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Results are Stupid and I hate them


Earlier on this week, I was sent a link to a report on email open and click rates across multiple sectors from a widely–respected source, courtesy of an ESP which sends millions of emails per month. 

Interrogating the data made for an interesting, if exasperating half-hour of my day.  While this sort of information undoubtedly has its place, I can’t help but wonder if it does more damage than good.

The open rates in the report looked disappointingly low to me – not one sector in the report could boast of an open rate over 30%. 

If I were in my first job, cutting my teeth in marketing, I’d have palpitations reading results like those.  I’d ask myself why I was bothering at all.

If only 1 in 4 people I work with listened or spoke back to me when I talked to them, I’d feel like I should go and work somewhere else, but I’d also probably talk to the non-responders less – so as to avoid awkward situations.

The point is, while benchmarking against others is a reasonable and perfectly valid exercise, where does that information actually get you?  What happens next?  What do you change in order to affect the results of the next campaign? 

If your last campaign was fractionally over the industry average, would you take the afternoon off, or have an office party?

No, of course not.

Would you fire your creative team on the spot if results came in lower than the aggregate for companies in the same sector, who may or may not be comparable to your organisation?

Again, no.  Presumably, anyway.

If your results aren’t what you hoped, you’re probably in need of a test plan so you can work towards a goal.  What does ‘success’ mean to you?  Once you have established this, how do you get there?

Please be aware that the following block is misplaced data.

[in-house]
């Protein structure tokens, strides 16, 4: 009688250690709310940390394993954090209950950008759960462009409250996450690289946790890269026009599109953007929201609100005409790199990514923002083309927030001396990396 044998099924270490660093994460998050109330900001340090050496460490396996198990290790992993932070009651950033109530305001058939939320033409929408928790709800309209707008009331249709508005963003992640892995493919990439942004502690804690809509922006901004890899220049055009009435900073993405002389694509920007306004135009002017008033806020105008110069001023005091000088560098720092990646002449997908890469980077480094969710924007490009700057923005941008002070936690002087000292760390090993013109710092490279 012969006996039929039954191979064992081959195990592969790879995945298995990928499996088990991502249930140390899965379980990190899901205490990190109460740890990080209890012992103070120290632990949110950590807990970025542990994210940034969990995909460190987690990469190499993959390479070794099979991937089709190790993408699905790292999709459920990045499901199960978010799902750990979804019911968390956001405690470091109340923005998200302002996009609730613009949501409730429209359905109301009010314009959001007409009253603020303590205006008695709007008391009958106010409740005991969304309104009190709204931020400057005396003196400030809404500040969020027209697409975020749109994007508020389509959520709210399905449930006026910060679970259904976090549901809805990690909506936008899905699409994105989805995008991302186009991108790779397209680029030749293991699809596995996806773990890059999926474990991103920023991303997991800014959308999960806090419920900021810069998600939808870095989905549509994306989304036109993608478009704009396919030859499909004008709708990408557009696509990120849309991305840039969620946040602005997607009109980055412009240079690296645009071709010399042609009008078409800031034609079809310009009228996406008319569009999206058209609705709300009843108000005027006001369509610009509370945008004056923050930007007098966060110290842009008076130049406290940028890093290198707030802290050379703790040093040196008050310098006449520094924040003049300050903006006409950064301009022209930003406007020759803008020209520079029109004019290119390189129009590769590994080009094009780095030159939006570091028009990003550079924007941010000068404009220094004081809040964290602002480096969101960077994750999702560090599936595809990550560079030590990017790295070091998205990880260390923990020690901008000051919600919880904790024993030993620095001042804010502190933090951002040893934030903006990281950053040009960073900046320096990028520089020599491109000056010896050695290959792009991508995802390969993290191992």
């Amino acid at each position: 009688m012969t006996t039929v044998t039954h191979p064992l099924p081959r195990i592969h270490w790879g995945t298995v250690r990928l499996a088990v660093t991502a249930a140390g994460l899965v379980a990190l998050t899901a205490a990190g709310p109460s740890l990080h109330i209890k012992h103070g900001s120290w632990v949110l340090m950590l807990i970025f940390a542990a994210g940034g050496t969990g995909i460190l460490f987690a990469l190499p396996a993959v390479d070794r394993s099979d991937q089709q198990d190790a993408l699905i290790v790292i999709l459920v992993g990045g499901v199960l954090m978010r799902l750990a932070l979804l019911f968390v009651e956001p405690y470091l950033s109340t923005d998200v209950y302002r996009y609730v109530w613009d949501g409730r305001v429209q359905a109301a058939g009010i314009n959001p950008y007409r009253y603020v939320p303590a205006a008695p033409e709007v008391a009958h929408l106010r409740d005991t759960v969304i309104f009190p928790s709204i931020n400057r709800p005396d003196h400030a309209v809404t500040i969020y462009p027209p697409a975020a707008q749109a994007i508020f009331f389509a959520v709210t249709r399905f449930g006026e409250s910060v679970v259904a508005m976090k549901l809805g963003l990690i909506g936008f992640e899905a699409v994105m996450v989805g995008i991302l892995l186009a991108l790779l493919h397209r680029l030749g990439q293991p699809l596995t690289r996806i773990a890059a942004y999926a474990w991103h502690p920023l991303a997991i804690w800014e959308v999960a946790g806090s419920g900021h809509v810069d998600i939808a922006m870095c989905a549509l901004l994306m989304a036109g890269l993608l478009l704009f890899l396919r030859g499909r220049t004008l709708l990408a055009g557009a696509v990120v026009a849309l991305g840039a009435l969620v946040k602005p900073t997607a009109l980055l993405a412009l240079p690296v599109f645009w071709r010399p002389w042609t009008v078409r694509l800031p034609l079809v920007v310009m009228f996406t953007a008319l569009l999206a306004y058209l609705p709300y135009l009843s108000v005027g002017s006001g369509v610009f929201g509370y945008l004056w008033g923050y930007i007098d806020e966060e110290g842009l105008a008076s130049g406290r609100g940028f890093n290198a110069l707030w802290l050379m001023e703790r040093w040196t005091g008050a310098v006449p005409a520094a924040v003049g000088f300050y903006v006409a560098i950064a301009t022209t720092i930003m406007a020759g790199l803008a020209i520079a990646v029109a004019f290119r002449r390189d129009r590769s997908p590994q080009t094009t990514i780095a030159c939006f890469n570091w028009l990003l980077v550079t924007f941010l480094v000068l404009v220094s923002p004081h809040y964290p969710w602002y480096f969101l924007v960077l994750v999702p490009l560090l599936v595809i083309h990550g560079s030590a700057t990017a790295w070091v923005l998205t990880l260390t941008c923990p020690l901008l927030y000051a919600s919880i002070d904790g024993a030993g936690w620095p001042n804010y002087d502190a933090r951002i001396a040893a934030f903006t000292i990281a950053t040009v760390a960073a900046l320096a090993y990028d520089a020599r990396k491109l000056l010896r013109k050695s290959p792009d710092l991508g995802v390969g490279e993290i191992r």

If you’re looking for a 50% open rate, you’re probably going to need to only send the email to contacts who regularly open and engage with your comms.  Do you know who they are?  

When was the last time you cleansed your mailing list?  We think about what we want as consumers all the time – it comes naturally to us.  If you’re selective about what you engage with as a consumer, why would you not be selective about who you try to engage with as a marketer, as well as how and with what?

Is there something about your email creative or your subject line that’s dragging your results down?  Have you checked your heat-maps to see where contacts are and are not clicking?  If you spent hours and hours writing your content, it doesn’t necessarily mean it was engaging for the contact. 

Perhaps less is more, and sending your lapsing contacts less frequent mail might make them more likely to open it?  If they still don’t open anything, what strategy do you have for re-engagement?

Have you tried sending your contacts mail at different times of day – maybe they’re morning people... maybe they’re not?

What about the overall journey that your contact or segment has been on so far, and what about what happens next for them?  What did you learn from the campaign?  Yes, results are different to last time, but what did you actually learn?  And how will that learning be used to direct your campaigning in the immediate future? 

There are so many questions you can ask yourself when results are in – how does this campaign compare month on month, year on year etc.  

But what’s really important to you?  How many people clicked this or that, or how many conversions you saw on the back of the campaign?  Did your contacts take the action you wanted them to?

In summary, there is nothing wrong with forensic interrogation of your results, and comparing them to others.  However it probably doesn’t pay to get too bogged down in the differences you see with your peers. 

How you react to the results you see, and what you do to change things is far more important.  How do you measure success, and how do you go about making things change if you don’t achieve it?

If you need any help deciding what to do next, Response One can help you – get in touch.